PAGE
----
During a blind auction in 1989, a couple from Long Island, New York, paid roughly $100 for an unclaimed storage unit.

Neither they nor the seller knew what was inside, so they were greeted with a pleasant surprise when they opened the unit.

Wet Nellie in the James Bond film "The Spy Who Loved Me"
007.com

Buried under some blankets is a 1976 Lotus Esprit sports car used in the 1977 James Bond flick, “The Spy Who Loved Me.” In the movie, the vehicle transforms into a submarine that has the ability to fire missiles underwater.

The sports car is one of the eight used in filming the Bond movie, but it’s the only one that worked in underwater scenes. It had been kept in the storage unit after filming and stayed there, forgotten for over a decade until the unnamed couple, who ran a business renting construction tools, came along.

Years later, Elon Musk bought their precious find for nearly $1 million!

Elon Musk
Wikipedia

Initially, the couple really didn’t know what they had in their hands, according to Doug Redenius, co-founder of the Ian Fleming Foundation, which validated the vehicle. They haven’t even seen a single Bond film.

“They had no idea how valuable their discovery was,” Redenius said of the couple in 2013.

The husband had planned on fixing the car’s dented roof and making other improvements. But after loading the auto onto a truck and setting off for home, the truckers contacted them via CB radio to tell them they were hauling a James Bond car.

The man later went out and rented a movie on VHS and finally realized what they had.

Wet Nellie underwater in the James Bond film "The Spy Who Loved Me"
YouTube

After cosmetically restoring the sports car, they displayed it in exhibits over the next 20 years before deciding to put it up for auction in 2013.

Redenius had only heard about the car’s existence years after the couple started exhibiting it. He sought them out and authenticated the vehicle with the original builders. Then, he put the couple in touch with RM Sotheby’s, telling them before the auction that if it sells for what they were hoping for, they would have enough money to live comfortably for the rest of their lives.

Luckily enough, that actually happened.

The Lotus was sold to a secret buyer during a 2013 auction at RM Sotheby’s. It was later revealed that Musk was its new owner, and he reportedly bought the car for a whopping $997,000!

Wet Nellie underwater in the James Bond film "The Spy Who Loved Me"
YouTube

Musk said he had grown up watching the Bond film.

“It was amazing as a little kid in South Africa to watch James Bond in ‘The Spy Who Loved Me’ drive his Lotus Esprit off a pier, press a button and have it transform into a submarine underwater,” he said in a 2013 interview with the auto blog, Jalopnik.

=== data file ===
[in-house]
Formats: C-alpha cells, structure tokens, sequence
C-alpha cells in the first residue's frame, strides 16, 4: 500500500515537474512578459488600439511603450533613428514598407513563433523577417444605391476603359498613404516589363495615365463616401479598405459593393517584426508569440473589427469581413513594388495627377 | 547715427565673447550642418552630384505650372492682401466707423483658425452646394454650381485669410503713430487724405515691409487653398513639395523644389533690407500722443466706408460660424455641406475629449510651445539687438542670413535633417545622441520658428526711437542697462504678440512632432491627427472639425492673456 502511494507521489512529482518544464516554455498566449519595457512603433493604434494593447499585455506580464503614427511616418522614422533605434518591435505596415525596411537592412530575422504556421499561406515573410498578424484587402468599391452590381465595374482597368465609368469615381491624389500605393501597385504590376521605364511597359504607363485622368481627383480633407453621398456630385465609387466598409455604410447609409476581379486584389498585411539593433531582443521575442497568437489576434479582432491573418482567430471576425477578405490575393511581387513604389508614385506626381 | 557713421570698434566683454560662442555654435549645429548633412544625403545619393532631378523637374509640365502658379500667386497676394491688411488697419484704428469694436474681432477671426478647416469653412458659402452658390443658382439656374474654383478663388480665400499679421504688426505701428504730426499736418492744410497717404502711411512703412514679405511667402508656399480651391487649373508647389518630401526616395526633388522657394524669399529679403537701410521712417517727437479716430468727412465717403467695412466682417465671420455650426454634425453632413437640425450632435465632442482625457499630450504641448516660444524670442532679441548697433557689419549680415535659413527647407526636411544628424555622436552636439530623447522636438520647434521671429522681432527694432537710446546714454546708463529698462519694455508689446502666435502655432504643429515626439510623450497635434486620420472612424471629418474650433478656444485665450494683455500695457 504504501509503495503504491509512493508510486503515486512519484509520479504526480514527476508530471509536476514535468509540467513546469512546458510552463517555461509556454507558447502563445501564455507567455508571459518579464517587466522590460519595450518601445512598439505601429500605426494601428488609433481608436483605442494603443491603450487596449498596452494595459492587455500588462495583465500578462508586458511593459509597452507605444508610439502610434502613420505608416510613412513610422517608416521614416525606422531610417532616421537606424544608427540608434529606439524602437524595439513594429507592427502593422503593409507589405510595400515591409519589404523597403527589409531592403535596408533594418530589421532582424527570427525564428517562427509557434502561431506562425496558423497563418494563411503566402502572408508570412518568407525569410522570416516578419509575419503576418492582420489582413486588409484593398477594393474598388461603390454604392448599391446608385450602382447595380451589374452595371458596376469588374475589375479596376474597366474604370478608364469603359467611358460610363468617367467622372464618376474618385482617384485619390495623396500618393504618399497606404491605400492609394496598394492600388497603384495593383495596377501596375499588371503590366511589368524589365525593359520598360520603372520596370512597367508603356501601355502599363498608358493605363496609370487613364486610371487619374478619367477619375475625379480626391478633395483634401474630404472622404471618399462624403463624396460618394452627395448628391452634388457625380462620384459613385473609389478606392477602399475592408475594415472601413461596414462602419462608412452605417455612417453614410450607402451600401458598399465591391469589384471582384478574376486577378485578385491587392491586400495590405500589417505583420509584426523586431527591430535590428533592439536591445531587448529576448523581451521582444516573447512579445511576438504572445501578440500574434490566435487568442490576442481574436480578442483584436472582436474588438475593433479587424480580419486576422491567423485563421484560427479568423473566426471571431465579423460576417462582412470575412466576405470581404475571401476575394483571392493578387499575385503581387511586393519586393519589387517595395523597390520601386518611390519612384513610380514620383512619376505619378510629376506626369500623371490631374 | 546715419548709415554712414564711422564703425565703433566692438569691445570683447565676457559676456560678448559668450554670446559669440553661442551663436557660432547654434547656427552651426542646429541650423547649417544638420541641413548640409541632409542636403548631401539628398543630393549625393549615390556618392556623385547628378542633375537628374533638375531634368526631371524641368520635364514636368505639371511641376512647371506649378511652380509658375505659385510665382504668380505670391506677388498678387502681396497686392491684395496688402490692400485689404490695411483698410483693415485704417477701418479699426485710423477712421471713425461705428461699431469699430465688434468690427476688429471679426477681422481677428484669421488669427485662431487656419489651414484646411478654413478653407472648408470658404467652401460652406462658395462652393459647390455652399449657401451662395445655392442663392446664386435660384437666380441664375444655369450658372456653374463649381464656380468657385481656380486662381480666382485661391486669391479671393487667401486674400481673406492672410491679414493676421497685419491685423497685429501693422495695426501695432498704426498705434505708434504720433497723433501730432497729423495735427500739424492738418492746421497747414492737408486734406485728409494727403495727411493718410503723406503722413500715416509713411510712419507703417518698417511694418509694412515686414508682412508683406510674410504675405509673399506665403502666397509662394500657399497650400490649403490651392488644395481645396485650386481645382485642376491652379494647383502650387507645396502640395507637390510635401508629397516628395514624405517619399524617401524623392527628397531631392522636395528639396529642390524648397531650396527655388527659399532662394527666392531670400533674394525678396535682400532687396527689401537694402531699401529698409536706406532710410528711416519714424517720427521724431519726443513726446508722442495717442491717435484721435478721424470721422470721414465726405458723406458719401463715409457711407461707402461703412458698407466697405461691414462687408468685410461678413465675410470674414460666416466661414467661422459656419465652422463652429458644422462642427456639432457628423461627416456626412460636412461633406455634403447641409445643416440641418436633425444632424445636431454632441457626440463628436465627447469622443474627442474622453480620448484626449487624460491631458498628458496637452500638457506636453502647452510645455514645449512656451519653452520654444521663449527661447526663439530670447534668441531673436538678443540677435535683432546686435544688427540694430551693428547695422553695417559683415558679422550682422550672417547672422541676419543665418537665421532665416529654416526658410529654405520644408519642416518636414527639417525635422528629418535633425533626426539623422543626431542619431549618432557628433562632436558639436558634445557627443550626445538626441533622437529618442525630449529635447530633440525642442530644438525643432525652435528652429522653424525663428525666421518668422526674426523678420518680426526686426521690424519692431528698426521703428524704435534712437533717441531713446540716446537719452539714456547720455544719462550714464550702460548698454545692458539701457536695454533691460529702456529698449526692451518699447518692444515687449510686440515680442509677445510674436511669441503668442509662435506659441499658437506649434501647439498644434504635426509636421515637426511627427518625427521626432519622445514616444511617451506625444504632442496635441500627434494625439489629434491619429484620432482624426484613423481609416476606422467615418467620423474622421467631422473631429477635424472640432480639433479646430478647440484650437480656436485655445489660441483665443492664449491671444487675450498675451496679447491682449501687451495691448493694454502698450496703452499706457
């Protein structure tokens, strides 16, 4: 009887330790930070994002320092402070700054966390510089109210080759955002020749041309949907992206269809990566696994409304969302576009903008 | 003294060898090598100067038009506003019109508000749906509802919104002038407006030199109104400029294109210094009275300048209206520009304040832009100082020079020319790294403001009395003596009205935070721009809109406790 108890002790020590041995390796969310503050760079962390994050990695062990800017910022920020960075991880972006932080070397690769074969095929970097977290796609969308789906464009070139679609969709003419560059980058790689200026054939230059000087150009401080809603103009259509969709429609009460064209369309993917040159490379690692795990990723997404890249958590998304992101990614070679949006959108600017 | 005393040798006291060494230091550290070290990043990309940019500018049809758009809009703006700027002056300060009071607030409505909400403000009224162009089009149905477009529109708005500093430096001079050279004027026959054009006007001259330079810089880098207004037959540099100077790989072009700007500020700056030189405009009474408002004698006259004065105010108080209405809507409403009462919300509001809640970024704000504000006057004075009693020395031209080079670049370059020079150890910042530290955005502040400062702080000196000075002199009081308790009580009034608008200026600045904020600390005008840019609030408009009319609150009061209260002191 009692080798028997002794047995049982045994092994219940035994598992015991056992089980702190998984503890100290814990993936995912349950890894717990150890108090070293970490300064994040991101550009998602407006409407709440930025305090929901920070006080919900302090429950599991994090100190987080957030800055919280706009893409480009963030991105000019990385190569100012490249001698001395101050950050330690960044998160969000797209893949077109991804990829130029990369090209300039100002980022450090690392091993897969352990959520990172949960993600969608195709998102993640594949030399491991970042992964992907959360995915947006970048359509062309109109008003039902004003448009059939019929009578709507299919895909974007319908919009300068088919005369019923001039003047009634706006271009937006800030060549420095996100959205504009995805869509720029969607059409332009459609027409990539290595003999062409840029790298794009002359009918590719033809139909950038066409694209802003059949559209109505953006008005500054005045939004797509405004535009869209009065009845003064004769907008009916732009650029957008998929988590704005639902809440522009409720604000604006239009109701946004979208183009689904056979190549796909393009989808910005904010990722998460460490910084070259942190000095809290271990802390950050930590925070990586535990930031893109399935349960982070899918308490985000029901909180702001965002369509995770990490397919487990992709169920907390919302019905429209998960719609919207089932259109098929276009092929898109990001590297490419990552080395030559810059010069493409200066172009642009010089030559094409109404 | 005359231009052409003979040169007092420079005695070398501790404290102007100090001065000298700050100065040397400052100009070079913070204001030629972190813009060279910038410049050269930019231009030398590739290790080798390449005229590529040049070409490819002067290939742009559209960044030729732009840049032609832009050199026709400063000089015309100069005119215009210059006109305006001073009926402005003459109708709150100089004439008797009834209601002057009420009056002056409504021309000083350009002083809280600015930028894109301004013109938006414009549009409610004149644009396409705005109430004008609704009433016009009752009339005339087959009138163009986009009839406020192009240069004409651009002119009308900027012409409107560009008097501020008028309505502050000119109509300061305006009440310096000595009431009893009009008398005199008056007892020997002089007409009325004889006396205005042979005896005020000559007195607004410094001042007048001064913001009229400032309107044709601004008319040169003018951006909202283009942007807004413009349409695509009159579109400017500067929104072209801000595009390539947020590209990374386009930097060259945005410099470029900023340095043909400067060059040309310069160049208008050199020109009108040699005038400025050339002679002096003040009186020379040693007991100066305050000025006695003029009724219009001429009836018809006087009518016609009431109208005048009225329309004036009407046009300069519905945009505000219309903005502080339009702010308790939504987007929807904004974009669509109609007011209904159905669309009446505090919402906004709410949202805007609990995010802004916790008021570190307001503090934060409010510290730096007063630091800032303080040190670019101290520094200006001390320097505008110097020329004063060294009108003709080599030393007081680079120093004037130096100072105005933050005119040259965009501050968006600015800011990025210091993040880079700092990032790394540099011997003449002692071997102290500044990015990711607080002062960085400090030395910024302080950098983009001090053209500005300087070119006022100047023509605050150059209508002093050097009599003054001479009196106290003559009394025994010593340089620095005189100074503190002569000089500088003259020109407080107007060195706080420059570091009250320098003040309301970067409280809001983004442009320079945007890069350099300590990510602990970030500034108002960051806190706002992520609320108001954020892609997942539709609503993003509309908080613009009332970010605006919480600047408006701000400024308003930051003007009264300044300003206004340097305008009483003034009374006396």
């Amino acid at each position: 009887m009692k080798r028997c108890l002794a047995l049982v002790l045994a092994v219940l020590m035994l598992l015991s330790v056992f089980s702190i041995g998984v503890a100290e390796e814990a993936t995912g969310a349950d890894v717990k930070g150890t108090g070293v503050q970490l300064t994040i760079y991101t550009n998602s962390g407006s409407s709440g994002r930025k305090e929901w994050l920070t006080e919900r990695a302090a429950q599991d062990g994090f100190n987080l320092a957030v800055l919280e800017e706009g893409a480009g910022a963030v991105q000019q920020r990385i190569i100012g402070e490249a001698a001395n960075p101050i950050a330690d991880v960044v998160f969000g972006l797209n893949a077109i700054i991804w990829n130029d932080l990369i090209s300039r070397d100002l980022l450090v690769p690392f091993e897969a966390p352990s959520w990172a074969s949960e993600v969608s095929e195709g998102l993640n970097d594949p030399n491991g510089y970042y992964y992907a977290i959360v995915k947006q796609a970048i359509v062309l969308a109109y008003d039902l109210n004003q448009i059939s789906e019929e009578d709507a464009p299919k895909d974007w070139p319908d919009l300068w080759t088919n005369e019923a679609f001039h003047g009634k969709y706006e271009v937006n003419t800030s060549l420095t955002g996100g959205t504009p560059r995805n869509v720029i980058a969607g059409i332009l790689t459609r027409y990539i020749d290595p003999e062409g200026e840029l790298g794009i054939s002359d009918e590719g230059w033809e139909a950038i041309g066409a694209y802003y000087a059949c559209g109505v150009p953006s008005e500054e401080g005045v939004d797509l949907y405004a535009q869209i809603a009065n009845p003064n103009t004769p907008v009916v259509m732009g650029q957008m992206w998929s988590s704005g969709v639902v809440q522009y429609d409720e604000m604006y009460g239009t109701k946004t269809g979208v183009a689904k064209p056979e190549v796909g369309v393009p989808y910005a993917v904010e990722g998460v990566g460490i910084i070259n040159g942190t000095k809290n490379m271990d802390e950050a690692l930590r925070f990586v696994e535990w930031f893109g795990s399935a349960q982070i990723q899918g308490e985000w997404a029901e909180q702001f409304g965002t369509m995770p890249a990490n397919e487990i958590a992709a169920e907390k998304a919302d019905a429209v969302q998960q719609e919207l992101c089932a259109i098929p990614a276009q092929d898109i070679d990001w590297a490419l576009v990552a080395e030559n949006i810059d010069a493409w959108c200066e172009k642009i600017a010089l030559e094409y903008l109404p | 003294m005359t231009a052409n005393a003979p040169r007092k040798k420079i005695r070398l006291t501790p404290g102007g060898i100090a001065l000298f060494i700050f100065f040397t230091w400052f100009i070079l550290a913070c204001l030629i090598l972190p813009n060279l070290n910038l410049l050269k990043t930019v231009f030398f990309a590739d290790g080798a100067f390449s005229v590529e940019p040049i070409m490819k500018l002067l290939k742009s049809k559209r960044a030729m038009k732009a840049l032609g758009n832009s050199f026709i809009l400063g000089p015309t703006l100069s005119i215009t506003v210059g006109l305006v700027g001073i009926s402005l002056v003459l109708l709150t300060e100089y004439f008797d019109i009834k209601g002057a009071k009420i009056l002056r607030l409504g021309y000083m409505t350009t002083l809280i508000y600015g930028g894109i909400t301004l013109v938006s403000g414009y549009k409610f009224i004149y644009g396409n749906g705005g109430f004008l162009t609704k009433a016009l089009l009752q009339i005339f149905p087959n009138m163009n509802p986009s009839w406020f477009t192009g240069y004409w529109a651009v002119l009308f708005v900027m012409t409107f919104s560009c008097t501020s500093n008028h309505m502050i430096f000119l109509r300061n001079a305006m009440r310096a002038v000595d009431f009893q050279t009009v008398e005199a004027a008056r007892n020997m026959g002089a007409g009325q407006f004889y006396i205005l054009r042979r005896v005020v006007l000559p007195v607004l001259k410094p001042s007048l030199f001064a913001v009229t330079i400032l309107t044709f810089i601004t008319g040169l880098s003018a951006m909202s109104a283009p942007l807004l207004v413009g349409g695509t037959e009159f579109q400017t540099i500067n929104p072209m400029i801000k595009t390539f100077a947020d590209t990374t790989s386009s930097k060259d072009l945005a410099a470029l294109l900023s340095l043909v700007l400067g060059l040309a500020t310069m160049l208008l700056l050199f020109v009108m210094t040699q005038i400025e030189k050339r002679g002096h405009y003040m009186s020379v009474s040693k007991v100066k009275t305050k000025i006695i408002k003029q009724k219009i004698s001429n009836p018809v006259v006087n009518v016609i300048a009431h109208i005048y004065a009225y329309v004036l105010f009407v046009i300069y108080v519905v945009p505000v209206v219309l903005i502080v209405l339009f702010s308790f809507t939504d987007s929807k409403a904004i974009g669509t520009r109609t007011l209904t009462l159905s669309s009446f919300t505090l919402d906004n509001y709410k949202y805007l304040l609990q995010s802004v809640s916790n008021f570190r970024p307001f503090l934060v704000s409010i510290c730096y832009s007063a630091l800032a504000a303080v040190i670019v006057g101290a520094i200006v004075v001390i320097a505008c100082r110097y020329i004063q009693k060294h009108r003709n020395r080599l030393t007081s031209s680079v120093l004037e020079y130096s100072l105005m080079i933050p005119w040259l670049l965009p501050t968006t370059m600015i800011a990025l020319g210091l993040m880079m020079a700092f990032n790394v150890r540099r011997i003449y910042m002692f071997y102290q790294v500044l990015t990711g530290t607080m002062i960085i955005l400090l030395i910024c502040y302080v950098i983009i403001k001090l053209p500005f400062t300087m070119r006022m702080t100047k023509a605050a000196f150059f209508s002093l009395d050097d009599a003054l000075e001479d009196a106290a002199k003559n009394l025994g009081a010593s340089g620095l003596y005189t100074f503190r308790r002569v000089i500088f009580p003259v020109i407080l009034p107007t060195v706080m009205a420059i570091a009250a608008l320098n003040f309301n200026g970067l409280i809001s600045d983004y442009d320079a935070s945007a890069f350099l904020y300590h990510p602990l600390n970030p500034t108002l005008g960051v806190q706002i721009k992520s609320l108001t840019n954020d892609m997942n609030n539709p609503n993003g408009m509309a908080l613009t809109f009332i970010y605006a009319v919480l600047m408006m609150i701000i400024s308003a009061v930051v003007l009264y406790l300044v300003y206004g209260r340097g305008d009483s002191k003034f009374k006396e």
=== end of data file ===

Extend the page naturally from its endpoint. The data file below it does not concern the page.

“I was disappointed to learn that it can’t actually transform,” he added. “What I’m going to do is upgrade it with a Tesla electric powertrain and try to make it transform for real.”

A marine engineering firm converted the Lotus into a functional submarine—a process that cost more than $100,000, which is equivalent to almost $425,000 today.

The car, nicknamed “Wet Nellie,” was sold in 2013 without wheels, only “articulated fins.” It couldn’t drive on land, but it functioned as a submarine and was equipped with ballast tanks to make diving possible.

Wet Nellie displayed in a 1998 exhibit
Wikipedia

The car was also fitted with “a bank of four propellers” in its back that let it move underwater while being powered by electric motors kept in a water-tight compartment.

The underwater scenes were performed by a retired U.S. Navy SEAL donning full scuba gear with an oxygen tank during filming, as the vehicle’s interior was filled with water.

Musk said that the Lotus was part of the inspiration for Tesla’s Cybertruck. The billionaire CEO has even teased the Cybertruck by sharing in a tweet that the vehicle “will even float for awhile.”

If you think the 1976 Lotus Esprit Submarine was sold for an unbelievably steep price, it’s not actually the most expensive car from a Bond film to be sold at an auction.

In August, an Aston Martin DB5 used to promote the 1965 Bond movie “Thunderball” was sold to an anonymous buyer for $6.4 million!

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